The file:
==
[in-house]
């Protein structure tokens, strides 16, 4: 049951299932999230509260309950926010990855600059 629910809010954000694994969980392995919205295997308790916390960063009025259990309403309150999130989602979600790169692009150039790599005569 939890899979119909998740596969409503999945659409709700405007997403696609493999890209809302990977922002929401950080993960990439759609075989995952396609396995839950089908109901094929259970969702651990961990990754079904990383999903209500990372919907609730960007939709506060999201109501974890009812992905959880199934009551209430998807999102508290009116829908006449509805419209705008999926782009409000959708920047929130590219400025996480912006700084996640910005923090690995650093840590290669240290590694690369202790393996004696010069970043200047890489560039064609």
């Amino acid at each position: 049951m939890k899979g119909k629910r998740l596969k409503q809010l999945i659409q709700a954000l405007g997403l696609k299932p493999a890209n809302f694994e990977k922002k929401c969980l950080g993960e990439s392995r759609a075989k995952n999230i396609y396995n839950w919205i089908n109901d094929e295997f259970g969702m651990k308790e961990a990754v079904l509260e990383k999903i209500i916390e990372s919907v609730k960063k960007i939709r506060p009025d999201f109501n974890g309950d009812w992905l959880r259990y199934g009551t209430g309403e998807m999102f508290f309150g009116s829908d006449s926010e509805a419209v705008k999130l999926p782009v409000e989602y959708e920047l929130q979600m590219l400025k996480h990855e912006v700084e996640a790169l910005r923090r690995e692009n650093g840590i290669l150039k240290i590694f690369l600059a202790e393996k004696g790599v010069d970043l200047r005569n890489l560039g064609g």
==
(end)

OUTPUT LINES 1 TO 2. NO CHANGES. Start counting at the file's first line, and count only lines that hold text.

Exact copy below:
[in-house]
């Protein structure tokens, strides 16, 4: 049951299932999230509260309950926010990855600059 629910809010954000694994969980392995919205295997308790916390960063009025259990309403309150999130989602979600790169692009150039790599005569 939890899979119909998740596969409503999945659409709700405007997403696609493999890209809302990977922002929401950080993960990439759609075989995952396609396995839950089908109901094929259970969702651990961990990754079904990383999903209500990372919907609730960007939709506060999201109501974890009812992905959880199934009551209430998807999102508290009116829908006449509805419209705008999926782009409000959708920047929130590219400025996480912006700084996640910005923090690995650093840590290669240290590694690369202790393996004696010069970043200047890489560039064609």